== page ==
‘All right, all right, I’ve done that, although I don’t see why I needed to.’
‘It’s just that, Mum, are you sure this isn’t some kind of dream you were having?’
‘Excuse me, Margaret Eileen Richards? You think nobody would want to marry your mother? Well, that’s just charming, coming from my own daughter!’
Oh god, now her mother was resorting to Maggie’s full birth name. Daphne really was upset. ‘No, it’s not that.’ Maggie threw back her duvet and swung her legs onto the floor. This was not a conversation she could have sitting in bed. You couldn’t pace in bed, for a start. ‘It’s just, it’s a bit of a surprise. Who are you marrying?’
‘Robert, of course.’
‘Robert who?’ Her eighty-four-year old widowed mother had never hinted at having a love interest, and now she was talking marriage?
‘Robert McCurdie. He’s president of the Cliff Haven Residents’ Social Club. Surely you’ve heard me talking about Robert?’
Maggie rifled quickly through her memories. Okay, so her mother might have mentioned a Robert once or twice—something about helping him organise the Easter raffle? ‘Maybe in passing. But you never said you were romantically involved.’
‘Then you probably weren’t listening. You never listen, I’ve always said that, and it must be true, otherwise you would have remembered I’ve already had my bone density results. So, I need you to take me shopping. It’s not like Robert can come with me—it wouldn’t do to have the groom get a peek of the wedding dress before the big day.’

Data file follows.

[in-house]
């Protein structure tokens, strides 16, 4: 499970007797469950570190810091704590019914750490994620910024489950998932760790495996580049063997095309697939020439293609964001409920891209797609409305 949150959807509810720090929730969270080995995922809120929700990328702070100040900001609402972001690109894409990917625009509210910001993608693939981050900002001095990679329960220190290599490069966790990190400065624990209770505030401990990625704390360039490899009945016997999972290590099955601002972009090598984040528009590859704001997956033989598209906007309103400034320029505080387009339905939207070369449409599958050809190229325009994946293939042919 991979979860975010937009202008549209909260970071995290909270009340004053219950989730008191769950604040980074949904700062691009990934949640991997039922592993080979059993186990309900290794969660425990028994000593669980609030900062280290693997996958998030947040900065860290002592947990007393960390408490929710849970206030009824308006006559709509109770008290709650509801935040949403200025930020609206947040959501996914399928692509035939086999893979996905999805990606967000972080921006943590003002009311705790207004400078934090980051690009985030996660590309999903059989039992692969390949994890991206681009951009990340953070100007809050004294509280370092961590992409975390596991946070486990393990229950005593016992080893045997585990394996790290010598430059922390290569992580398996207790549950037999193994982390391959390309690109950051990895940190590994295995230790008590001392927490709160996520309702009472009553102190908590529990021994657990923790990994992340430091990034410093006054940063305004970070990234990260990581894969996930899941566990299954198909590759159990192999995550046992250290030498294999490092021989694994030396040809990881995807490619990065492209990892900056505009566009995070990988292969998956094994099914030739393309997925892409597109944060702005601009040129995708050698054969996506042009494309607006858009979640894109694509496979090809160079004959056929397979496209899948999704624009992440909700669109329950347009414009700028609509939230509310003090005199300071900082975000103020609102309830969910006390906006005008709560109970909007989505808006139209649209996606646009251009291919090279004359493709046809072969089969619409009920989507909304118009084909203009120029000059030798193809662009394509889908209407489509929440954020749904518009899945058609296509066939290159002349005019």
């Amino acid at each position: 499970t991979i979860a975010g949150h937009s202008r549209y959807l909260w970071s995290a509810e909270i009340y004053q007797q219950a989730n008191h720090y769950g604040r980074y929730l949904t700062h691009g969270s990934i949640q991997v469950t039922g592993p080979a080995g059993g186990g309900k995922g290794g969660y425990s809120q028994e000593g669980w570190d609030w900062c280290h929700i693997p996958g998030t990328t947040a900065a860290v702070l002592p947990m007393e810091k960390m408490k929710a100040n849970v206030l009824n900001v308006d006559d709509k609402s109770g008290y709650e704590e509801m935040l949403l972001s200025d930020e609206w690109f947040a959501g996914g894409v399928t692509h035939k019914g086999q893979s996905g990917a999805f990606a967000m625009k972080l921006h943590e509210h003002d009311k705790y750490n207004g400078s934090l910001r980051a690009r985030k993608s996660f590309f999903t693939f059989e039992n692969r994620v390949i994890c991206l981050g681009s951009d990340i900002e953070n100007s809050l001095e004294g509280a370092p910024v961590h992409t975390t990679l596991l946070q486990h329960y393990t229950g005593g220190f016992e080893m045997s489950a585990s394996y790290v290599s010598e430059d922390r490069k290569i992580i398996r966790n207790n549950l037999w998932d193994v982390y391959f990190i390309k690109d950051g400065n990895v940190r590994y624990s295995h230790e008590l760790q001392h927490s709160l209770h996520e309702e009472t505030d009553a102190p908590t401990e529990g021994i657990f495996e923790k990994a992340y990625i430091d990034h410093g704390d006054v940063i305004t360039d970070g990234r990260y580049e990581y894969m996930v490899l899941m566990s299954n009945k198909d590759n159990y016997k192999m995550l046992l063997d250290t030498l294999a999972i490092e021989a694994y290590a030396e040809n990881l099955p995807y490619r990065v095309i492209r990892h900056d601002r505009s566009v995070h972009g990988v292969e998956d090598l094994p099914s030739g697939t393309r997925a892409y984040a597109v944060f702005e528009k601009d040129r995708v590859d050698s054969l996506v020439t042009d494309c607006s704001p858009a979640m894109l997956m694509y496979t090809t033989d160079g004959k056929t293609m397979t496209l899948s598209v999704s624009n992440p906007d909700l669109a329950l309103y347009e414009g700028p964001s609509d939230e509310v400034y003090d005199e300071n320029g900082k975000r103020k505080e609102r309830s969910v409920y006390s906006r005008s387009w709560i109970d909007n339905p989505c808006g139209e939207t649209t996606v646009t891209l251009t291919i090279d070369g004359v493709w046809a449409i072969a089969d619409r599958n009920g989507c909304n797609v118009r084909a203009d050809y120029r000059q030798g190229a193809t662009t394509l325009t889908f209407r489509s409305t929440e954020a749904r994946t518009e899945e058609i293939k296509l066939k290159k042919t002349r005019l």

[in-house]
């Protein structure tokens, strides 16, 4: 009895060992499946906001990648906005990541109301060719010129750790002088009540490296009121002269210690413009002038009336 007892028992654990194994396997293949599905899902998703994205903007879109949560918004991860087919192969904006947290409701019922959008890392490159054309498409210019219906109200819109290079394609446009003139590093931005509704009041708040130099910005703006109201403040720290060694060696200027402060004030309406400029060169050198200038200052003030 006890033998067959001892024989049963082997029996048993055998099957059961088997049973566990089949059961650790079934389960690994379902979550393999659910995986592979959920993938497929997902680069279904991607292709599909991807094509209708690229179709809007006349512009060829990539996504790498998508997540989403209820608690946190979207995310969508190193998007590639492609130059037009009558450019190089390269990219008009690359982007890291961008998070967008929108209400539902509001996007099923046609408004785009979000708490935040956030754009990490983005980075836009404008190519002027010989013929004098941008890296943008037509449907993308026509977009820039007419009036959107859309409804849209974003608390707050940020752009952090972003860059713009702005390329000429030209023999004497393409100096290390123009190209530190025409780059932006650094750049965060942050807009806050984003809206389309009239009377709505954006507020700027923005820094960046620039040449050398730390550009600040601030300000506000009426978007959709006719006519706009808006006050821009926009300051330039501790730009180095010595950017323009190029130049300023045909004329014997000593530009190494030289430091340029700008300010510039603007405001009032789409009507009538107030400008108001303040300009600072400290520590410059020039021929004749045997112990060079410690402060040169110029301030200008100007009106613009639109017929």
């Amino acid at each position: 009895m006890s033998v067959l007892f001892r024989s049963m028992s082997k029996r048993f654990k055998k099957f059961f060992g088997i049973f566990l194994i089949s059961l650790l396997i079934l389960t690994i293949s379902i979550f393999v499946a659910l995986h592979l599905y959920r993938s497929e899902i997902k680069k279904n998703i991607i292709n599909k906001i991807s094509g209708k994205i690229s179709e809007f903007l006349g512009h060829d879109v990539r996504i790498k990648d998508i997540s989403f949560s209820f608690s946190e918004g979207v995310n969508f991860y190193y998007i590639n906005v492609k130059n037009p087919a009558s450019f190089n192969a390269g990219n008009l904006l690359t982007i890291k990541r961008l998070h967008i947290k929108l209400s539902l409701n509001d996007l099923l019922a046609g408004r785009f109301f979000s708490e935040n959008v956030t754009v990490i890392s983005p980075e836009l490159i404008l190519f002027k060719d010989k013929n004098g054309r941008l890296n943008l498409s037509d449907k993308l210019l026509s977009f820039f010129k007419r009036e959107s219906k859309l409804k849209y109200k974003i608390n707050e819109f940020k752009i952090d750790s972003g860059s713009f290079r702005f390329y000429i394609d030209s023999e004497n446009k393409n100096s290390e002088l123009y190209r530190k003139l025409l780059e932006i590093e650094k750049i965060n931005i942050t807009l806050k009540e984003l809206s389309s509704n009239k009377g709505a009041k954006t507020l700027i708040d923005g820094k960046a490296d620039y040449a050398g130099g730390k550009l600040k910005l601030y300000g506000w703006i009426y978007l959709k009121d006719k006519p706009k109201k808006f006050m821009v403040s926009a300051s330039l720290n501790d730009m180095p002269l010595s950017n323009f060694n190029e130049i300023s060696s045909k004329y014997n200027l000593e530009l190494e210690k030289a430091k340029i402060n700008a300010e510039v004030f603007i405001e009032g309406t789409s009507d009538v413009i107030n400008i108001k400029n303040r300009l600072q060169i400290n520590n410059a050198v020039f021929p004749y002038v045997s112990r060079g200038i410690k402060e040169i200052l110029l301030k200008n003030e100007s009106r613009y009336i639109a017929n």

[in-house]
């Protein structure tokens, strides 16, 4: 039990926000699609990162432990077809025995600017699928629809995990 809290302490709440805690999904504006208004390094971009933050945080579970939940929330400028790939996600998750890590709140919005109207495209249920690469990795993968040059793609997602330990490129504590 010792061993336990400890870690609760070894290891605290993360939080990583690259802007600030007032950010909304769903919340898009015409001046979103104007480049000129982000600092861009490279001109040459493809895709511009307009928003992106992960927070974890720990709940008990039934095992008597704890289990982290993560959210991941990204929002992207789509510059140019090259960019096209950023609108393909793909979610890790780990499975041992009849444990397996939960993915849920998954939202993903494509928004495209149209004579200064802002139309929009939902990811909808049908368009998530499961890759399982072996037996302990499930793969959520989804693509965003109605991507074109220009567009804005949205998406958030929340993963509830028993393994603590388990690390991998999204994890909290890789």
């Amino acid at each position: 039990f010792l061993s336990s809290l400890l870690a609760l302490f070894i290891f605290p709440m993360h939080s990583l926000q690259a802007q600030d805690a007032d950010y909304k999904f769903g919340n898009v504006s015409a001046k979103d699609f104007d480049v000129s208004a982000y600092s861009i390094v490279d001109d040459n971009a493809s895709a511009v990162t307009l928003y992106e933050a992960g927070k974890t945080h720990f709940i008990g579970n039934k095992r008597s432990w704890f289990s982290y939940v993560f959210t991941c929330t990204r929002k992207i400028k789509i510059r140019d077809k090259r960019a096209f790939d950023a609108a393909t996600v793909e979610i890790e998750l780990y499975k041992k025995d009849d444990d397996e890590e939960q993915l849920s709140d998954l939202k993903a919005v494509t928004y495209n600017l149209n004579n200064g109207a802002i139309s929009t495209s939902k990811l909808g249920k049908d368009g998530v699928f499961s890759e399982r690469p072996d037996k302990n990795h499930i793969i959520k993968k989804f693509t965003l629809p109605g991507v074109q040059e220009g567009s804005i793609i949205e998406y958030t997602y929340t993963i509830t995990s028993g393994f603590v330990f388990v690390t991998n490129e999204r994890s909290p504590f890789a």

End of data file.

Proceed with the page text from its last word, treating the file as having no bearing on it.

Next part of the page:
‘And I need to get some invitations. Just something simple will do. We could try WHSmith for those. They have lovely ones. You’re not doing anything today, I assume. Now that you’re retired, you’re no doubt bored and looking for things to do. You could pick me up at eleven. I could be ready by then.’
‘Mum,’ she repeated, panic setting in as she realised her mother was serious, ‘I don’t understand. What about Dad?’
‘Well, I don’t know what your father’s got to do with it. He’s the one who left me all alone.’
‘Oh, be fair,’ Maggie said, with the lump in her throat that formed every time she was reminded of the way her father had slipped away at the end, three days of sitting at his bedside before that one final hard-fought breath and then—gone. ‘He didn’t leave you on purpose, Mum. He died.’
‘Well, yes, but he knew how much I was looking forward to that sixtieth anniversary greeting card from the queen. He could have hung on just a few more weeks. That wouldn’t have been too much to ask, surely?’
‘Dad didn’t do it to spite you.’ Maggie didn’t know why her mother needed to be told but someone had to stick up for her father. ‘It wasn’t like he had a choice.’